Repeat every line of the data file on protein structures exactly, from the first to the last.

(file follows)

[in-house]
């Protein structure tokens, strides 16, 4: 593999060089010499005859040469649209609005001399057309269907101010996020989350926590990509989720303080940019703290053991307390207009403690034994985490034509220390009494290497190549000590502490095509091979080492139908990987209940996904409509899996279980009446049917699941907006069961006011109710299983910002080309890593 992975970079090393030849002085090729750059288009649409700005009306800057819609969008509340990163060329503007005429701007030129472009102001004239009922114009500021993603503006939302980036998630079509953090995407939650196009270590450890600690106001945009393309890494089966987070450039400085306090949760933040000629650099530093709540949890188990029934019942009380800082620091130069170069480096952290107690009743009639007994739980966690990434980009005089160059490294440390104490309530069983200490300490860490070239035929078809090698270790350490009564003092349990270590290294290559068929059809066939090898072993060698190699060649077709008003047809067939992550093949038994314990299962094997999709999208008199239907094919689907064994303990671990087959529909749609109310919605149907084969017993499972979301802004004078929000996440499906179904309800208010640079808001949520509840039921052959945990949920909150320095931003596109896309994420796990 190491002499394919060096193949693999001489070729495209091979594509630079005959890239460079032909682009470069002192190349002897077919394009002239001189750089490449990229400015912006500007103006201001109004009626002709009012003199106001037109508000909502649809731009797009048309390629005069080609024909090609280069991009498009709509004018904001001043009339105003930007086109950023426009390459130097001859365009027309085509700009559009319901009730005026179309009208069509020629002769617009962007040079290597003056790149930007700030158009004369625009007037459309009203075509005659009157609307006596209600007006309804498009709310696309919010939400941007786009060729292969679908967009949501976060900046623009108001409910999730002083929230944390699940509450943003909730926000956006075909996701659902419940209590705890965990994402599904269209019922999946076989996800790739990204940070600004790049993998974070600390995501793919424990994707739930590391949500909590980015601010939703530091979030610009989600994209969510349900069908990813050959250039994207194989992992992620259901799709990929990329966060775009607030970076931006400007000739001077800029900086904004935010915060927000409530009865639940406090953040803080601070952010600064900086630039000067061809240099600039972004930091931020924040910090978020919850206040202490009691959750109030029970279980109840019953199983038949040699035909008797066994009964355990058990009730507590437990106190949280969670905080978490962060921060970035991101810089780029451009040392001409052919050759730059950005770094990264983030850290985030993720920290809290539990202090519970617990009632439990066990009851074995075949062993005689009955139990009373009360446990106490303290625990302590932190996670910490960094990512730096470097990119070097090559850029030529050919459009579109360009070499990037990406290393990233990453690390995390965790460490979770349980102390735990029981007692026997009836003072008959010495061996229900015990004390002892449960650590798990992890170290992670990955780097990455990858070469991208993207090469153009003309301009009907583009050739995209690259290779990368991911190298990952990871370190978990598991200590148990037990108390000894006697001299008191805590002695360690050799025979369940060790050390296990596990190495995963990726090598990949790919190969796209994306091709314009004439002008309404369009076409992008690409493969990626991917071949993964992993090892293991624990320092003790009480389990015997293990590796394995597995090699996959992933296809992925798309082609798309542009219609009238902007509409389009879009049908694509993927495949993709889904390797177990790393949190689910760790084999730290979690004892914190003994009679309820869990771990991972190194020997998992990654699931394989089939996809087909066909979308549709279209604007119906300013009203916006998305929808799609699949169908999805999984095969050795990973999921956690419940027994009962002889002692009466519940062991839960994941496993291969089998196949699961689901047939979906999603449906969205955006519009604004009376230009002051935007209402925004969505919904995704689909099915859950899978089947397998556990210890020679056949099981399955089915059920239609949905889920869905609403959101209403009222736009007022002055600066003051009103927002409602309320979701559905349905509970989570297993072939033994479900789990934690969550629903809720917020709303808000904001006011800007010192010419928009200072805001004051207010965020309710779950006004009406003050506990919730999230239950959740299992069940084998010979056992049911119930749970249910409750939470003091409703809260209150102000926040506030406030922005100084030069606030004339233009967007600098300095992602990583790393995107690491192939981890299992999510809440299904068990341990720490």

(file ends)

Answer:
[in-house]
């Protein structure tokens, strides 16, 4: 593999060089010499005859040469649209609005001399057309269907101010996020989350926590990509989720303080940019703290053991307390207009403690034994985490034509220390009494290497190549000590502490095509091979080492139908990987209940996904409509899996279980009446049917699941907006069961006011109710299983910002080309890593 992975970079090393030849002085090729750059288009649409700005009306800057819609969008509340990163060329503007005429701007030129472009102001004239009922114009500021993603503006939302980036998630079509953090995407939650196009270590450890600690106001945009393309890494089966987070450039400085306090949760933040000629650099530093709540949890188990029934019942009380800082620091130069170069480096952290107690009743009639007994739980966690990434980009005089160059490294440390104490309530069983200490300490860490070239035929078809090698270790350490009564003092349990270590290294290559068929059809066939090898072993060698190699060649077709008003047809067939992550093949038994314990299962094997999709999208008199239907094919689907064994303990671990087959529909749609109310919605149907084969017993499972979301802004004078929000996440499906179904309800208010640079808001949520509840039921052959945990949920909150320095931003596109896309994420796990 190491002499394919060096193949693999001489070729495209091979594509630079005959890239460079032909682009470069002192190349002897077919394009002239001189750089490449990229400015912006500007103006201001109004009626002709009012003199106001037109508000909502649809731009797009048309390629005069080609024909090609280069991009498009709509004018904001001043009339105003930007086109950023426009390459130097001859365009027309085509700009559009319901009730005026179309009208069509020629002769617009962007040079290597003056790149930007700030158009004369625009007037459309009203075509005659009157609307006596209600007006309804498009709310696309919010939400941007786009060729292969679908967009949501976060900046623009108001409910999730002083929230944390699940509450943003909730926000956006075909996701659902419940209590705890965990994402599904269209019922999946076989996800790739990204940070600004790049993998974070600390995501793919424990994707739930590391949500909590980015601010939703530091979030610009989600994209969510349900069908990813050959250039994207194989992992992620259901799709990929990329966060775009607030970076931006400007000739001077800029900086904004935010915060927000409530009865639940406090953040803080601070952010600064900086630039000067061809240099600039972004930091931020924040910090978020919850206040202490009691959750109030029970279980109840019953199983038949040699035909008797066994009964355990058990009730507590437990106190949280969670905080978490962060921060970035991101810089780029451009040392001409052919050759730059950005770094990264983030850290985030993720920290809290539990202090519970617990009632439990066990009851074995075949062993005689009955139990009373009360446990106490303290625990302590932190996670910490960094990512730096470097990119070097090559850029030529050919459009579109360009070499990037990406290393990233990453690390995390965790460490979770349980102390735990029981007692026997009836003072008959010495061996229900015990004390002892449960650590798990992890170290992670990955780097990455990858070469991208993207090469153009003309301009009907583009050739995209690259290779990368991911190298990952990871370190978990598991200590148990037990108390000894006697001299008191805590002695360690050799025979369940060790050390296990596990190495995963990726090598990949790919190969796209994306091709314009004439002008309404369009076409992008690409493969990626991917071949993964992993090892293991624990320092003790009480389990015997293990590796394995597995090699996959992933296809992925798309082609798309542009219609009238902007509409389009879009049908694509993927495949993709889904390797177990790393949190689910760790084999730290979690004892914190003994009679309820869990771990991972190194020997998992990654699931394989089939996809087909066909979308549709279209604007119906300013009203916006998305929808799609699949169908999805999984095969050795990973999921956690419940027994009962002889002692009466519940062991839960994941496993291969089998196949699961689901047939979906999603449906969205955006519009604004009376230009002051935007209402925004969505919904995704689909099915859950899978089947397998556990210890020679056949099981399955089915059920239609949905889920869905609403959101209403009222736009007022002055600066003051009103927002409602309320979701559905349905509970989570297993072939033994479900789990934690969550629903809720917020709303808000904001006011800007010192010419928009200072805001004051207010965020309710779950006004009406003050506990919730999230239950959740299992069940084998010979056992049911119930749970249910409750939470003091409703809260209150102000926040506030406030922005100084030069606030004339233009967007600098300095992602990583790393995107690491192939981890299992999510809440299904068990341990720490």